I went by Starbucks on my way to church.  The drive-through line was long, but I waited anyway.  I ordered a caramel latte with whipped cream.  I got an iced mocha frappuccino.  I hate iced mocha frappuccino.  It was going to be a terrible, horrible, no good, very bad Sunday.

I pulled into the church parking lot and looked for a space.  All the good spaces by the door were gone.  There were guest parking spaces, but there were also people there hanging out like vultures.  I hate vultures.  So I pulled around back and found an empty piece of grass.  I hate parking on grass.  It was going to be a terrible, horrible, no good, very bad Sunday.

I went to the nearest door.  It was locked.    I went to another door.  It was locked, too.  I hate locked doors. The third door was open.  When I went in, I didn’t know where I was.  I looked for a sign.  All l saw was a poster encouraging me to “Win a Million More in ’54.”  It was old.  Something smelled bad.  I hate things that smell bad.  It was going to be a terrible, horrible, no good, very bad Sunday.

A man walked by in a hurry.  I hurried after him, asking, “Where is the worship service?”  He gave me a dirty look.  I hate dirty looks.  He said, “It’s that way.”  I wasn’t sure which way he pointed, so I just followed him.  He went through a door marked “Men.”  I found what smelled bad.  It was going to be a terrible, horrible, no good, very bad Sunday.

I heard music.  I followed the sound.  I found a door with light shining under it.  The music was on the other side of the door.  I opened the door and walked in – right in front of the congregation.  Everyone stared at me.  I hate being stared at.  I tried to duck into the first pew I saw.  Someone tapped me on the shoulder and pointed.  I turned and saw the sign “Reserved.”  I hate reserved seats.  It was going to be a terrible, horrible, no good, very bad Sunday.

I moved to another pew.  The music leader talked on and on and on about the next song we were going to sing.  I hate music leaders who talk instead of sing.  Finally, we started to sing.  Then he paused and said, “If you love Jesus, raise your hands high.”  I hate raising my hands. I’ll bet they don’t make you raise your hands if you love Jesus in Australia.  It was going to be a terrible, horrible, no good, very bad Sunday.

We were told to greet our neighbors.  I turned around only to find everyone behind me had turned around and were laughing and talking with the people sitting behind them. I stood there like a dummy.  I hate standing like a dummy.  Then a man told us to sit down.  He told us about a trip, a meeting, and something called “Women’s Auxiliary.”  It sounded like a place you keep spare women.  I was bored. I hate being bored.  It was going to be a terrible, horrible, no good, very bad Sunday.

The preacher got up.  He told us about his burden.  He told us how he had asked God to not make him deliver this message.  Then he started to yell.  He yelled for 45 minutes.  I hate being yelled at.  He kept telling us to “repent”, but he never told us what it meant to repent.  I hate it when I don’t know what things mean.  It was going to be a terrible, horrible, no good, very bad Sunday.

Then came the offering.  The usher came and stood by me with a plate.  I didn’t have any cash so I shrugged my shoulders.  He gave me a dirty look.  I hate dirty looks.  I’ll bet they don’t take up offerings in Australia.  It was going to be a terrible, horrible, no good, very bad Sunday.

The service ended.  I waited for someone to say something to me.  No one did.  I waited a little longer.  I saw my neighbors from across the street.  I thought they would come over and say they were glad to see me.  They ignored me.  I hate being ignored.  It was going to be a terrible, horrible, no good, very bad Sunday.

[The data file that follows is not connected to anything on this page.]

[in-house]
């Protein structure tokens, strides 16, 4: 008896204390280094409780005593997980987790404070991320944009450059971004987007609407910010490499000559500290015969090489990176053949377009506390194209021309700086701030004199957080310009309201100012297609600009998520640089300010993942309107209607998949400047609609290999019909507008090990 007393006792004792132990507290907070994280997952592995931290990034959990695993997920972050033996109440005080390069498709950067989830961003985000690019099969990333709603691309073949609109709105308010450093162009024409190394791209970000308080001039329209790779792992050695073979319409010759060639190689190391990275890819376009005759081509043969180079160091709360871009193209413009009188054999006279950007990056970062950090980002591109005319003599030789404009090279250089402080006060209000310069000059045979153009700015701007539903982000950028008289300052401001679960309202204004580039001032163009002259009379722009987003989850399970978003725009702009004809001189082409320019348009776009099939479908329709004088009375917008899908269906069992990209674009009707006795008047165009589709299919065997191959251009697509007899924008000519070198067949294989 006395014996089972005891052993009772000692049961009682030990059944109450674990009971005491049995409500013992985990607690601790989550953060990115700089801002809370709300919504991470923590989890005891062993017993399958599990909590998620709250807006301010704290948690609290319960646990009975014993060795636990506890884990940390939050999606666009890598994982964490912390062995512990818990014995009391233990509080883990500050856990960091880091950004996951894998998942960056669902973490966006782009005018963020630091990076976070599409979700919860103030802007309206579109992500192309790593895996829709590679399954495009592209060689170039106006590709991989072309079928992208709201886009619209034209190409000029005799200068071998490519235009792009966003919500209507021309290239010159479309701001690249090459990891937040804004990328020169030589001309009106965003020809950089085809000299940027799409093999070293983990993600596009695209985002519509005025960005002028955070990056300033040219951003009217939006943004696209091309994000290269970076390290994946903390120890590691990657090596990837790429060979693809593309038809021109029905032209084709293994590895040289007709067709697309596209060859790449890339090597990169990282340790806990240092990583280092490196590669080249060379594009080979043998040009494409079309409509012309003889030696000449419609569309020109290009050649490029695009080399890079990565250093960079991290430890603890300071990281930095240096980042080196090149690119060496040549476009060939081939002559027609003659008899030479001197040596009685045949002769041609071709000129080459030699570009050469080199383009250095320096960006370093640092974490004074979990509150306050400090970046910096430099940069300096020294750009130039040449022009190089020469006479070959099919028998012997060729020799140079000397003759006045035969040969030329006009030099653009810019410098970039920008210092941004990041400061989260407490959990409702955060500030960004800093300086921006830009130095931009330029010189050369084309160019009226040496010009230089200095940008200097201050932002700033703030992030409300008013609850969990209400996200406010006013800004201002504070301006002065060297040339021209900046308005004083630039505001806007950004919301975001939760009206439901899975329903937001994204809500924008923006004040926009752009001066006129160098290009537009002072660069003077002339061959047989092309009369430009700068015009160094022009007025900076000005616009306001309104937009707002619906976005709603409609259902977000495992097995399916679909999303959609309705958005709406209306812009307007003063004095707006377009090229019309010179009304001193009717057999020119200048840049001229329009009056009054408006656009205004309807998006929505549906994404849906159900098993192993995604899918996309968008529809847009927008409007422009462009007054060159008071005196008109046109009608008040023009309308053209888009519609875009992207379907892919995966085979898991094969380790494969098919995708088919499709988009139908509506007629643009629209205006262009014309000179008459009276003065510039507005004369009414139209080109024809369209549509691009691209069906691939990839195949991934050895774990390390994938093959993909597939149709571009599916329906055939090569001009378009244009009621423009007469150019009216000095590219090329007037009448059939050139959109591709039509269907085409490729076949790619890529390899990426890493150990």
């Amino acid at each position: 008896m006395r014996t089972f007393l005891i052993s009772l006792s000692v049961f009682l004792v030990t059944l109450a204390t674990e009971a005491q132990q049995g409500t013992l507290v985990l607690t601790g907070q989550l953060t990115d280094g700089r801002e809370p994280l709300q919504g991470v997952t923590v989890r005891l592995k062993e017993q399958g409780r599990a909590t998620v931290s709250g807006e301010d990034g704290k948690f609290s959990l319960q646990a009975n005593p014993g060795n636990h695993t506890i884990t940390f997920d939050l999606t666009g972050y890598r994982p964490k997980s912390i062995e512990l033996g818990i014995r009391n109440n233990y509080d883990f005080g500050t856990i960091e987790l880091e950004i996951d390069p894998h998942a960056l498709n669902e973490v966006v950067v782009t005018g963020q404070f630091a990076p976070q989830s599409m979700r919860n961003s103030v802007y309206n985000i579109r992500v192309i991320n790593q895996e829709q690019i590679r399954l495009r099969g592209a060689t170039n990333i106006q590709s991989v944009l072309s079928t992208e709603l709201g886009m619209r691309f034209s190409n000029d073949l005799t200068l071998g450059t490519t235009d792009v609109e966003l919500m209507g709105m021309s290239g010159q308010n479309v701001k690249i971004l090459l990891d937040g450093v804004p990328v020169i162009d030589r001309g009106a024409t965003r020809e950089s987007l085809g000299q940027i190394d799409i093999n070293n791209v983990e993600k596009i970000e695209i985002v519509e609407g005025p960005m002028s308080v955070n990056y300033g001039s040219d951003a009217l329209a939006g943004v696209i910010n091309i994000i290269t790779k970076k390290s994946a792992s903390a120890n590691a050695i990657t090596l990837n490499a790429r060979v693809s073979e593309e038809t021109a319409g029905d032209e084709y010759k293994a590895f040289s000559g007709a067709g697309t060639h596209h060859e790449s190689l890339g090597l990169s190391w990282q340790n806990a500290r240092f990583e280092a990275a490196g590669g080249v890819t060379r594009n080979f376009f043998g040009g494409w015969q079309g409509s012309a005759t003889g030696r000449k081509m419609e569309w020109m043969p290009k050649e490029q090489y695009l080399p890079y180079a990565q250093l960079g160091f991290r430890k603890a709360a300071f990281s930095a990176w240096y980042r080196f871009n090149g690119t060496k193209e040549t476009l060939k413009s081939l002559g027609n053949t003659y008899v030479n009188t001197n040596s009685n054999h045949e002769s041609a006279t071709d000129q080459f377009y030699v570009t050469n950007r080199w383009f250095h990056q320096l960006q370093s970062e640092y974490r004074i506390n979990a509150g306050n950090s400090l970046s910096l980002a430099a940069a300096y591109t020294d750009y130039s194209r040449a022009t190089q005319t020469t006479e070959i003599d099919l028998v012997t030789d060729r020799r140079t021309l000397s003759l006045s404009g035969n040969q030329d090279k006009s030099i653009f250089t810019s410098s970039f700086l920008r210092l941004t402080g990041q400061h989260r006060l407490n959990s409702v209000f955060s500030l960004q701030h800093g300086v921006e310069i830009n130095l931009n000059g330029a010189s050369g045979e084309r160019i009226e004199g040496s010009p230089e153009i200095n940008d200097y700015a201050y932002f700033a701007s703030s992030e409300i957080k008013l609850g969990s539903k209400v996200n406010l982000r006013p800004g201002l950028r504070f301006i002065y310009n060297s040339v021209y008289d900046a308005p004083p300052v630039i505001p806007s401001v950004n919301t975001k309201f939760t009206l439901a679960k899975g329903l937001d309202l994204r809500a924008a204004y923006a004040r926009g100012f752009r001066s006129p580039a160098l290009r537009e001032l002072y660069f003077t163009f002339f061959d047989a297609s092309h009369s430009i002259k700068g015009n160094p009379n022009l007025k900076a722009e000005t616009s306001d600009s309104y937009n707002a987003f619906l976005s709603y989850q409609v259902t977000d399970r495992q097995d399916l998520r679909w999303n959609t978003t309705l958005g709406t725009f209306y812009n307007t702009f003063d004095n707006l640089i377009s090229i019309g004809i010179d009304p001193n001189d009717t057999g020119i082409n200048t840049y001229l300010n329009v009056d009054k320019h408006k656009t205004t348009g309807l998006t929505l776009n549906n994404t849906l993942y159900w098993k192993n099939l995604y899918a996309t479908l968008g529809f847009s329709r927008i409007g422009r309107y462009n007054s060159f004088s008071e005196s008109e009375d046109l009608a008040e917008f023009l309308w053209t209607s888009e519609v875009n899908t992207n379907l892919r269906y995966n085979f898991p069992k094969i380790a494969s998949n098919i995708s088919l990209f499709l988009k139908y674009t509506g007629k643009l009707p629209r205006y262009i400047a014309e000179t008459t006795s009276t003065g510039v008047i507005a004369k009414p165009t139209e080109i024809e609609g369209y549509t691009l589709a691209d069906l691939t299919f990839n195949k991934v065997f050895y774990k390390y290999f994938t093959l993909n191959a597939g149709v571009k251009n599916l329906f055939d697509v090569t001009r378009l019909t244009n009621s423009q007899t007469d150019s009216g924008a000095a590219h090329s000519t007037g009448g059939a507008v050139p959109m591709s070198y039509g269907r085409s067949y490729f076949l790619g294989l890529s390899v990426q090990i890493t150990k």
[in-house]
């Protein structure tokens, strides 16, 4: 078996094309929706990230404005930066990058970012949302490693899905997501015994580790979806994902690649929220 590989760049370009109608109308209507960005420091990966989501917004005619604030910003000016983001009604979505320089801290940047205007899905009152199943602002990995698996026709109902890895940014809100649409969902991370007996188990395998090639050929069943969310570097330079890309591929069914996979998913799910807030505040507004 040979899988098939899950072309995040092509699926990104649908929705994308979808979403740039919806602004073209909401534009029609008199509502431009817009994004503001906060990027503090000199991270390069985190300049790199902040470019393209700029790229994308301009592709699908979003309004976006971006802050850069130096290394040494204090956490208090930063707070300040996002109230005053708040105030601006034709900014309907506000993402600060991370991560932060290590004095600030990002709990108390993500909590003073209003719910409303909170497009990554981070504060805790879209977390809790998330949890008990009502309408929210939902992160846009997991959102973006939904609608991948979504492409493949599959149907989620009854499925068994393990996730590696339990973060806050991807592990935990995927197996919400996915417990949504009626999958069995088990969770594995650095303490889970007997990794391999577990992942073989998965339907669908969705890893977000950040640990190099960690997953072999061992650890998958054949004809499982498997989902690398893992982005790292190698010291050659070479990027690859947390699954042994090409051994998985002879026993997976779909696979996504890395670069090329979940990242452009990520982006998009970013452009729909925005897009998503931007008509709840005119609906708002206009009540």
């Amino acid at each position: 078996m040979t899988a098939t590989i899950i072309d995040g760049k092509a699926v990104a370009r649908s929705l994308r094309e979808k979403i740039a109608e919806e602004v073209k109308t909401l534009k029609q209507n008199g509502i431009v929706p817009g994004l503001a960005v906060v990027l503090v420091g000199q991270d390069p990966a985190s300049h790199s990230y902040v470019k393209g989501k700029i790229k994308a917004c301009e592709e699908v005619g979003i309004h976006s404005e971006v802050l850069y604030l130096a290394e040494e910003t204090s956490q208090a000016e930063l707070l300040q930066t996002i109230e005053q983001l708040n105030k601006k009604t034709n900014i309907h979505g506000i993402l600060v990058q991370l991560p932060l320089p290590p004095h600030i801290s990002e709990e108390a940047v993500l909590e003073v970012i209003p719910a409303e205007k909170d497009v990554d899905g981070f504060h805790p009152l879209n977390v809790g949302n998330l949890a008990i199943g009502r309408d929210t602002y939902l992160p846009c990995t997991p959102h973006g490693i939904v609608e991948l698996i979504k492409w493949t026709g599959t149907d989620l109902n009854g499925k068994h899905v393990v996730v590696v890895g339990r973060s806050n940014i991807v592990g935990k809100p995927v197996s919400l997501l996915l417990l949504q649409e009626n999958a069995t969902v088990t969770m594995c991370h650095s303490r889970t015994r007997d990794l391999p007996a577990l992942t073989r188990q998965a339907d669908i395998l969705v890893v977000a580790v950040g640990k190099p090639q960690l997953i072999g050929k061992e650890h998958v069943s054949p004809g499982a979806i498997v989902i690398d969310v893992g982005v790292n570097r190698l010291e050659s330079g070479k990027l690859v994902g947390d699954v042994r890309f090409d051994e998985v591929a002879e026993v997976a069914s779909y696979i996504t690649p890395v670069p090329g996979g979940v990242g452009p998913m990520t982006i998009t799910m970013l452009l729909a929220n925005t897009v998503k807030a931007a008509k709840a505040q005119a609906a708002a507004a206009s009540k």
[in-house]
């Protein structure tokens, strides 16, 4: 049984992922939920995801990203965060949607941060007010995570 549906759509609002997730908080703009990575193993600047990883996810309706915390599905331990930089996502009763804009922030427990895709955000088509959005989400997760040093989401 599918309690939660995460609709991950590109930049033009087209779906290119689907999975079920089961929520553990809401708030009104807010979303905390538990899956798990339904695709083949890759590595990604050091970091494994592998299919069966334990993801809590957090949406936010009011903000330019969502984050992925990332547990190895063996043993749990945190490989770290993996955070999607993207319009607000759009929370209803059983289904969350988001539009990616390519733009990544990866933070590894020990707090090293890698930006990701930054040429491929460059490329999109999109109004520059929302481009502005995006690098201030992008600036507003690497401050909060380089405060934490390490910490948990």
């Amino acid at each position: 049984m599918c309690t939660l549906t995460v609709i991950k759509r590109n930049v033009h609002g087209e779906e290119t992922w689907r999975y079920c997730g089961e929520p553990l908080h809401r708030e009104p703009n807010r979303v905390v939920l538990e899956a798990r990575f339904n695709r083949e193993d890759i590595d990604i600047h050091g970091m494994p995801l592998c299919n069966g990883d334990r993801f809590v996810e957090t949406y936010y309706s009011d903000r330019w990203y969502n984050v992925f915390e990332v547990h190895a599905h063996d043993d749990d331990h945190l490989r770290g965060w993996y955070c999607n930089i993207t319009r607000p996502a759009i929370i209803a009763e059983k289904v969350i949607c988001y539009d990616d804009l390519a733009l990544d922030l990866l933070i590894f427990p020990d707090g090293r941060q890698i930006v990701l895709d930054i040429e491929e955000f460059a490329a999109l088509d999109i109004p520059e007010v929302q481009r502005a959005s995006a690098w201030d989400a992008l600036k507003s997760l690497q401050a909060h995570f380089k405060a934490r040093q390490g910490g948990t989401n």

I found my way back to the smelly bathroom and out the back door.  I drove off.  It had been a terrible, horrible, no good, very bad Sunday.

I thought church was supposed to be about “Good News?”

I sure could use some.  I don’t want any more terrible, horrible, no good, very bad days.  I especially don’t want any more terrible, horrible, no good, very bad Sundays.








If You Only Knew

By Rev. Kevin Litchfield

A Few weeks ago on our Cleveland Mission Trip, I was drawn to a​  passage in John 4 where Jesus challenges all social and religious norms and taboos by having a conversation with a Samaritan woman. In the course of the conversation Jesus opens up his reply with 4 words: “IF YOU ONLY KNEW.”

In verse 10 Jesus replied, “If you only knew the gift God has for you and who you are speaking to, you would ask me, and I would give you living water.”

I wonder how many times Jesus responds to us “IF YOU ONLY KNEW.” If you only knew: How close you were to falling or failing? How you quit praying when God just begins to answer? How you worry and fret and yet peace and deliverance is just beyond the horizon? How you forget this world is not your true home and the best is yet to come?

​As a network of Churches called the Santee Baptist Association, may we look with passion and enthusiasm to the future for we never know what lies ahead.​


The Lord Directs Our Steps

by Kevin Litchfield

Most recently, I was reminded of Proverbs 19:21, “Many plans are in a man’s mind, But it is the Lord’s purpose for him that will stand (be carried out).”

The Lord directs our steps. SO why try to UNDERSTAND EVERYTHING along the way.

The steps of a [good and righteous] man are directed and established by the Lord, And He delights in his way [and blesses his path]. (Psalm 37:23, AMP).

I was in Cleveland last week serving alongside a mission team of 23. Throughout the week we consistently saw that it is our job to encourage others and share the love of Jesus and leave the results up to God.

May together we learn to trust the Lord and not our own understanding of what we think God may or may not or should be doing.

Praying for an increase of the awareness of His Presence and Peace in the midst of trials, challenges, and successes.